Is Pink Himalayan Salt Toxic?
By: Dave Asprey
March 14, 2016
Toxic chemicals, whether man-made or from the earth, can wreak havoc on your performance and your long-term health.
So, you shop the highest quality products and do your research to ensure you’re keeping your family safe from toxic overload. And then an article shows up in your Facebook feed that makes you question your choices. Is the healthy food you’re eating actually toxic?
A lot of readers have been asking me about an article that discusses lead toxicity in Himalayan salt. The piece compares the lead contamination in pink Himalayan salt to the contaminated water that has caused disaster in Flint, Michigan.
That’s a strong claim. Let’s take a closer look and see whether or not it checks out.
Flint, Michigan on a global scale? No.
Back in 2014, residents of Flint, Michigan found toxic lead in their tap water, with levels of up to 13,000 times the allotted amount (which is zero for drinking water) in some homes. Two years later, not much has changed.
The above mentioned blog post posed that, if 5 parts per billion (ppb) of lead is considered a health concern in drinking water, and there is no real safe exposure to lead, then the lead content of pink Himalayan salt (about 100 parts per billion in one spectral analysis) is downright poisonous, and that it’s irresponsible to recommend Himalayan salt as an upgrade to normal table salt.
The author extrapolated that by consuming Himalayan salt, you’re actually getting “20 times as large a lead dose than [sic] what is harming the people of Flint, Michigan.”
The short rebuttal:
Most natural mineral supplements and food contain a small amount of heavy metals , but if your body is running well you’re well-equipped to handle them, and as long as you get your food and supplements from trusted companies that don’t add contaminants in the form of plastics, heavy metals, etc. during processing you don’t have much to worry about.
Now let’s get into the details. Here are two reasons you should not fear your pink salt:
1) You aren’t eating much of it
Lead is a naturally occurring element, not just in the environment, but in our bodies and in much of the food you eat.  It’s in soil, the air you breathe, and at more toxic levels in man-made items like old piping and paint produced before 1978.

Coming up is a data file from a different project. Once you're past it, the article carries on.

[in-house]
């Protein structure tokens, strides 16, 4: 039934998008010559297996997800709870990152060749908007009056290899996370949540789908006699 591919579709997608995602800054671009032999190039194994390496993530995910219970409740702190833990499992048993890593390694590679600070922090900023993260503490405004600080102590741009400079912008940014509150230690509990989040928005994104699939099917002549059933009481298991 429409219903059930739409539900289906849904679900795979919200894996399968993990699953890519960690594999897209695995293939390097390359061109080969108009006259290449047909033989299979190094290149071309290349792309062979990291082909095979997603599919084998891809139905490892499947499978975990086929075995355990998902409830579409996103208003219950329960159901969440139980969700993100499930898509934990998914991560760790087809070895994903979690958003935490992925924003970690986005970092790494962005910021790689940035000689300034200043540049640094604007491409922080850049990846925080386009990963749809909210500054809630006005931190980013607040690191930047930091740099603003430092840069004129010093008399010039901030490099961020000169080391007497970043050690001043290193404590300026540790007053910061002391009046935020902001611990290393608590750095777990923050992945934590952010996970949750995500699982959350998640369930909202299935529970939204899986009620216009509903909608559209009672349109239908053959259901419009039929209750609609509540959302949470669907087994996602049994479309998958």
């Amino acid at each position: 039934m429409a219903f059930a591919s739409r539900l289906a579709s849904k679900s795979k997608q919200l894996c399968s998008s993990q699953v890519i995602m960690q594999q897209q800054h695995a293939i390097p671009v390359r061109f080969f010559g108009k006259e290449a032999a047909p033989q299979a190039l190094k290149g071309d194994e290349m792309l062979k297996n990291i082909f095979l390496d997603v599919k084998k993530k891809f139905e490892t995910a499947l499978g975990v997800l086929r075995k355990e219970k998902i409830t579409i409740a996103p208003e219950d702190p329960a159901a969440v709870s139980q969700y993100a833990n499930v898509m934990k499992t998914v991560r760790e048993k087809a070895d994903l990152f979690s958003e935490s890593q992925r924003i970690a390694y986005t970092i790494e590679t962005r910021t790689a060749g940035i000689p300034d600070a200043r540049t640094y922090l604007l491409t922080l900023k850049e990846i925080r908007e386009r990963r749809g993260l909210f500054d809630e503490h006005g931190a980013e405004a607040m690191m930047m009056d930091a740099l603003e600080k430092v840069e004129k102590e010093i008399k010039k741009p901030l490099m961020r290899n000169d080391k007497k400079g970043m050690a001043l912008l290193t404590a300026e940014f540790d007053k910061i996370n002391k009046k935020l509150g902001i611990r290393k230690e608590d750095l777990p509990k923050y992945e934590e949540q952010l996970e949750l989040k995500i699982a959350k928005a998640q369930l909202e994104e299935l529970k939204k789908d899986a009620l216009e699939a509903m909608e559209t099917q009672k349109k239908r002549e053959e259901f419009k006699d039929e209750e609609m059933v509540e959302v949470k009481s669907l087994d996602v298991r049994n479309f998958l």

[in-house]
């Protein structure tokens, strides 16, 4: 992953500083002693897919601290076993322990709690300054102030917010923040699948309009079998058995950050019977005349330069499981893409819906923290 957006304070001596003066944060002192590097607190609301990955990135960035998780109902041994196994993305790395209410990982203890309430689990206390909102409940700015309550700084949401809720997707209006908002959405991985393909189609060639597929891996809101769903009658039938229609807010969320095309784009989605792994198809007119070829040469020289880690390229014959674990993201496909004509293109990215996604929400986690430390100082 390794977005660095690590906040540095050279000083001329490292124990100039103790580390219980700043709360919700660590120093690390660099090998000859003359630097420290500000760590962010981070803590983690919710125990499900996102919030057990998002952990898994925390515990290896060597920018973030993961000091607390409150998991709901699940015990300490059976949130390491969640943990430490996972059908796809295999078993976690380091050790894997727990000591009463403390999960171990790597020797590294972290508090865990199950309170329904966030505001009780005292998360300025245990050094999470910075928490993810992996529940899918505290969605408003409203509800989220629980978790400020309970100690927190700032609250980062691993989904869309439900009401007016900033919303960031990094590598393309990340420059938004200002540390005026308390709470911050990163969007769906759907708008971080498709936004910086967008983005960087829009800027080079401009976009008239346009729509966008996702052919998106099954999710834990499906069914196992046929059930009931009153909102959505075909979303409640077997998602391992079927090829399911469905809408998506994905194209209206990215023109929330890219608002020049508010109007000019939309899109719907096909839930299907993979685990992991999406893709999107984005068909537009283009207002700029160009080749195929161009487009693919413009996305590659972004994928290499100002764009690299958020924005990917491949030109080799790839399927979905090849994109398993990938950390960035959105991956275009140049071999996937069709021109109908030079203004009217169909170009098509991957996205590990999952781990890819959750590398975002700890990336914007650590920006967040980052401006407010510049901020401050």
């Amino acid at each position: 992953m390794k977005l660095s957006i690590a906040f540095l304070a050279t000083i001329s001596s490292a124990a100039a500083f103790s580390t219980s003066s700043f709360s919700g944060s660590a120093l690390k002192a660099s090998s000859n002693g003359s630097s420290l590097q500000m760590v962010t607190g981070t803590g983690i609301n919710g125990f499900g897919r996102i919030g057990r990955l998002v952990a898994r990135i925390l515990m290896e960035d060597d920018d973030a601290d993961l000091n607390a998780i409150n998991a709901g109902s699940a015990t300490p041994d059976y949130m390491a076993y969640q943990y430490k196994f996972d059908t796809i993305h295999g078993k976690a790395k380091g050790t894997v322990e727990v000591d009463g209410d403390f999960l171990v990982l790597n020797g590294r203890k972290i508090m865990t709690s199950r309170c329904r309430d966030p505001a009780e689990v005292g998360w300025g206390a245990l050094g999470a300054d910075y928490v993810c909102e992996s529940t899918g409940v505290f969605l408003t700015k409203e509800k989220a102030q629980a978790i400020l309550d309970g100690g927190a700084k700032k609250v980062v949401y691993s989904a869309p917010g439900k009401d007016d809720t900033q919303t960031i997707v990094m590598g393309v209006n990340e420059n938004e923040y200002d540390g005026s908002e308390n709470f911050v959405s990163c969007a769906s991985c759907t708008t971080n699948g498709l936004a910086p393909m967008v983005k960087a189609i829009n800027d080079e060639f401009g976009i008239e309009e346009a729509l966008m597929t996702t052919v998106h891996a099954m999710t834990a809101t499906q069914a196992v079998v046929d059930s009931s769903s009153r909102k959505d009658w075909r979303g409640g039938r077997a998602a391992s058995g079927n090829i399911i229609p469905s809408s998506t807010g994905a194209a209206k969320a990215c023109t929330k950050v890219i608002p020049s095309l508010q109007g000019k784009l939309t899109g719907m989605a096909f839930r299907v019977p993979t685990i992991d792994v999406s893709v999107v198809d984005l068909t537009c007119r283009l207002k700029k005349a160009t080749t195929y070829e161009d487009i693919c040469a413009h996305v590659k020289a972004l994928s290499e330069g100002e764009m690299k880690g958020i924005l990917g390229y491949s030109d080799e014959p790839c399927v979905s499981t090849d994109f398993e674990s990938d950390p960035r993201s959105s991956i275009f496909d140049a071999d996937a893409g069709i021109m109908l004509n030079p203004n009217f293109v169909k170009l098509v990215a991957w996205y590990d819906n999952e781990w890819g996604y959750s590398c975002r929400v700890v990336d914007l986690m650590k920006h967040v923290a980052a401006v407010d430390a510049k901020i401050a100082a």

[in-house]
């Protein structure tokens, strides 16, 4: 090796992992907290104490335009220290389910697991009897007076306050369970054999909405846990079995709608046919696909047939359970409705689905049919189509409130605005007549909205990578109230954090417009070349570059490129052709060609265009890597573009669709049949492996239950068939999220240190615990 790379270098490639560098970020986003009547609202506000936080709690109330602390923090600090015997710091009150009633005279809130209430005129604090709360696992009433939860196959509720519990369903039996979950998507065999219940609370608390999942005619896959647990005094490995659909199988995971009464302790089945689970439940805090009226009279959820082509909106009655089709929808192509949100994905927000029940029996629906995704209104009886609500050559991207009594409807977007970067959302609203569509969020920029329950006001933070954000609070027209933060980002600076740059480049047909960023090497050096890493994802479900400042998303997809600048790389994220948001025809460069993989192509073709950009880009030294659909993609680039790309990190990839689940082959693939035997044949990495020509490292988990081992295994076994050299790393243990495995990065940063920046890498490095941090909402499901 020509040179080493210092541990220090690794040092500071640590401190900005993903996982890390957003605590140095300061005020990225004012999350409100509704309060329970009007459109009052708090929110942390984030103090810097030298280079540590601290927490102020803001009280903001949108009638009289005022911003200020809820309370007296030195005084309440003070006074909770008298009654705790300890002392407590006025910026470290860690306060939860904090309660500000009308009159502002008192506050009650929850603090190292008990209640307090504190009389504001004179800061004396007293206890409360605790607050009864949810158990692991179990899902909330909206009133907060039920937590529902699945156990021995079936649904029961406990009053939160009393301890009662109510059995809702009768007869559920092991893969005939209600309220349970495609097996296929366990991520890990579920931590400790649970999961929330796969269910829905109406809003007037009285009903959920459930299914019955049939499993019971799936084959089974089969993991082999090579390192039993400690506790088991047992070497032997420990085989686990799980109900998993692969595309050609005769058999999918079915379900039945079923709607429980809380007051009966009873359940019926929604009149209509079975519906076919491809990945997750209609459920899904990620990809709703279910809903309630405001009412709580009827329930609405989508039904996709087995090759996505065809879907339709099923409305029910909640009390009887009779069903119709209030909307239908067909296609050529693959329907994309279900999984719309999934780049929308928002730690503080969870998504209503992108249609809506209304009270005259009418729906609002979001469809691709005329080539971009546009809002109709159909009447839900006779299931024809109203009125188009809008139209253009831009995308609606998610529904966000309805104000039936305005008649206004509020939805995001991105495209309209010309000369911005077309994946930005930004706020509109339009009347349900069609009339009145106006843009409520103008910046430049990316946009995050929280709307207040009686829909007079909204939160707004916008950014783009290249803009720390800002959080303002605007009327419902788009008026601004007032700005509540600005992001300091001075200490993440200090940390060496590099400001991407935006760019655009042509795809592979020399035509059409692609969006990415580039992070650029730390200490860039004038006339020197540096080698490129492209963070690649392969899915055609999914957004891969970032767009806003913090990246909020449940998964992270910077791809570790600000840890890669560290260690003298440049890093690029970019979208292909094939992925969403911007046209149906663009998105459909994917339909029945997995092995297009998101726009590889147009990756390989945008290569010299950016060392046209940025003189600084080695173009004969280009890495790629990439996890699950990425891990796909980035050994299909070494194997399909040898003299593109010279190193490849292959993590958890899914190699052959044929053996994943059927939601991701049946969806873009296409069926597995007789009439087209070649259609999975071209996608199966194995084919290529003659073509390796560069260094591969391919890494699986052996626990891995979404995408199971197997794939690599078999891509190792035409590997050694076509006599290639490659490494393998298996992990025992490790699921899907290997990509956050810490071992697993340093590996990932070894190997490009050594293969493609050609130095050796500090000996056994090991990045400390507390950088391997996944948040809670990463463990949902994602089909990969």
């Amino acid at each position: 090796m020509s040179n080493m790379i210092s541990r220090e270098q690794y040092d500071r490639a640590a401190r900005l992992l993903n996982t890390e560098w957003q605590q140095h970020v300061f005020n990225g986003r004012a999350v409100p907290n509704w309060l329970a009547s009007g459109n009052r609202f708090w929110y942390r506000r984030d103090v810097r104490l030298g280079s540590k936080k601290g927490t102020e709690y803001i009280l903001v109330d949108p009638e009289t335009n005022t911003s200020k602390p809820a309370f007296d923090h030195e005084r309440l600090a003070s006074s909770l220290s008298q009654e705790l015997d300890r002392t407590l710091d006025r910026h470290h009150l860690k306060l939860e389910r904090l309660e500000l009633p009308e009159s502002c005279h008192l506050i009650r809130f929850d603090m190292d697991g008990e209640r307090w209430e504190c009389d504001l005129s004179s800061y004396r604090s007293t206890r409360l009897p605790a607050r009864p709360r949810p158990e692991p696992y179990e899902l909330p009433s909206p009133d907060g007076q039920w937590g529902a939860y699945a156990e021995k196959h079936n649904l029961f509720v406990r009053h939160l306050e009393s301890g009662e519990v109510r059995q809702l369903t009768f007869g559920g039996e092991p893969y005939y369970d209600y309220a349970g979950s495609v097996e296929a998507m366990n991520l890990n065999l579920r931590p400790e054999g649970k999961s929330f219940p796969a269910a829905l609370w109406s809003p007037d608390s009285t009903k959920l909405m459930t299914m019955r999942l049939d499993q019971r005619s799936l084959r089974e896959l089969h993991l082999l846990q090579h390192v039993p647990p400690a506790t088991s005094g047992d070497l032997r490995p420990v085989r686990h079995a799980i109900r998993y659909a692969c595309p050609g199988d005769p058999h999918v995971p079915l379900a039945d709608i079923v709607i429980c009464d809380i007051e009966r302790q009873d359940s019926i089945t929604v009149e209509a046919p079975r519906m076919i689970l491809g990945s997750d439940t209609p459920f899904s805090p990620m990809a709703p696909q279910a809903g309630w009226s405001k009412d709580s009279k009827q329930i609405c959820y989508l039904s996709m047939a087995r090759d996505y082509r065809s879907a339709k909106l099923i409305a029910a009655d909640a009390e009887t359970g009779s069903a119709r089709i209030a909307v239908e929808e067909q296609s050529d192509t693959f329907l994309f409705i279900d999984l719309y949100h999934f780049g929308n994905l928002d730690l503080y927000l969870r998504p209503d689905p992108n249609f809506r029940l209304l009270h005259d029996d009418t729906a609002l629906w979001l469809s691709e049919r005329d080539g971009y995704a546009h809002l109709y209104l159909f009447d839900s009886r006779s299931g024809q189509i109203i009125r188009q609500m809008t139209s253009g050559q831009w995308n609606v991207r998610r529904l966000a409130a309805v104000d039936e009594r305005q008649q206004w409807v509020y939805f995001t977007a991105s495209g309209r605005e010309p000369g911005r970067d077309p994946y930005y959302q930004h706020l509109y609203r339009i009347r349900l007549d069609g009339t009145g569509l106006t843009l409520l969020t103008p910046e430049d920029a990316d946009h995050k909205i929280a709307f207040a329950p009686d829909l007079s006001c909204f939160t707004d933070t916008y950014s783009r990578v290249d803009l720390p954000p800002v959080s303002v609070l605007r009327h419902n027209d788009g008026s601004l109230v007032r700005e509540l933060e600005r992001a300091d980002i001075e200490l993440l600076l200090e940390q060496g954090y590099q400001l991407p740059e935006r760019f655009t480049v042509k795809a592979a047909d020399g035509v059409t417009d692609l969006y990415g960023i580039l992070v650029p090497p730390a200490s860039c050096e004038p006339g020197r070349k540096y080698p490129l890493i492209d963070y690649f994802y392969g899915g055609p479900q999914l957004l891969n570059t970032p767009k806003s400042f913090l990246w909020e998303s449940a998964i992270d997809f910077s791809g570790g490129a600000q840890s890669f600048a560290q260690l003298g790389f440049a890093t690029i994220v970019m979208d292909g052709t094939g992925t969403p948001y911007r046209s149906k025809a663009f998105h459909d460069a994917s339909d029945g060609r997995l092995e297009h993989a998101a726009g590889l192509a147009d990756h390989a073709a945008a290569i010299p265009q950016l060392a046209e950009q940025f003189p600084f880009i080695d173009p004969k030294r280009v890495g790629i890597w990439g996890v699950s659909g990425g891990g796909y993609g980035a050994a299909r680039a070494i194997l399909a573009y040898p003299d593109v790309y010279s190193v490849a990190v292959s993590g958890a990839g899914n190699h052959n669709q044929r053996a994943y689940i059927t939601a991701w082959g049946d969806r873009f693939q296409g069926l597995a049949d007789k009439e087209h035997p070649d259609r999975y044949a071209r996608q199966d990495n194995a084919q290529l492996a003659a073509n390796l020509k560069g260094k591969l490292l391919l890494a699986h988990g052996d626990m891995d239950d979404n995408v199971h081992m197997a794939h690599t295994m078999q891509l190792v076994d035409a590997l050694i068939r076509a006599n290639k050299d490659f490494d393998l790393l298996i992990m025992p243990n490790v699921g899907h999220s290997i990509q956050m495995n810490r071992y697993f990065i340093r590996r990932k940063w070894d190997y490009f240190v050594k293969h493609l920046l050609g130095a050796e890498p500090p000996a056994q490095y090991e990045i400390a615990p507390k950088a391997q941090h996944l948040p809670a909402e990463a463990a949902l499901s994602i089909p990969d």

On average, you probably consume between 5-10 mcg of lead every day, much of it from seafood and foods grown in high lead soils.  Adults absorb 3-10% of the lead they consume, while children absorb much more (40-50%).  Small amounts of lead are pretty much unavoidable.
Now, this certainly doesn’t mean heavy metals are safe. But spectral analysis shows that the lead in pink salt is about 0.10 ppm, well within the legal limit of 0.50 ppm. [6,7,8,9] Water with 0.10 ppm lead would be a huge issue because you drink a couple liters of it daily, but you’re not eating liters of salt. You’re probably eating a couple teaspoons at the most. There’s not much lead in there, and if you’re an adult you’re only absorbing 3-10% of it.
It doesn’t make sense to compare lead in salt to lead in water.
Where else does lead lurk?
One group of researchers examined the lead concentrations of various foods across more than 14 European countries. According to their findings, there’s lead in coffee, meat, algae-based supplements, various cereals, sugars, fruits, tubers, and more.  Many of the foods highlighted in the study as having higher concentrations of lead are also foods that people consume way more of than salt.
2) The benefits outweigh the risks
Before you toss your pink Himalayan salt, let’s talk about a few of its benefits.
Himalayan salt comes from ancient geological oceans, which may not have the same levels of pollution as salts extracted from much of world’s oceans these days. Himalayan salt naturally contains upwards of 84 trace minerals, including potassium, calcium, magnesium, iodine, iron, and zinc, among others. Quality salt is hand-mined without explosives and tested for contamination.
The mineral content in pink salt isn’t a huge game changer health-wise, but it’s an easy way to get some extra nutrients in your diet. The minerals and other compounds in unrefined salt also give it a more complex flavor than you get from table salt. 
If you’re really worried about lead you could switch to table salt, but it won’t do a whole lot for you. Manufacturers refine most table salt at high temperatures, leeching it of any bioavailable nutrients. They then bleach the salt, and many manufacturers treat it with anti-caking agents so it doesn’t clump.
The result is a pure sodium chloride concentrate with no other minerals to speak of.
A note about heavy metal chelation
The author of the anti-pink salt article claims that “heavy metals in your body remain for life … there is absolutely nothing we can do to remove lead from the body with our current medical acumen.”
She’s mistaken. Chelation therapy involves ingesting compounds that bind to heavy metals and remove them from your body.  Even standard Western medicine has used chelation therapy for decades to treat heavy metal poisoning. If you think you have heavy metal buildup, I suggest you talk to a naturopathic or functional medicine doctor about chelation. It’s dangerous to do without a doctor’s supervision, but with medical guidance, it’s very effective.
And I wouldn’t sweat the pink salt. You’re getting small amounts of lead with almost everything you eat. If your body is running well and you live a healthy lifestyle, odds are you can handle the minimal toxin load that comes with everyday life. Have a great week and keep thriving.
 Rolfes S., Pinna K, & Whitney E. Understanding Normal and Clinical Nutrition. Belmont, CA: Wadsworth Cengage Learning; 2012.
 Stipanuk M & Caudill M. Biochemical, Physiological and Molecular Aspects of Human Nutrition. St, Louis, MO: Elsevier; 2013.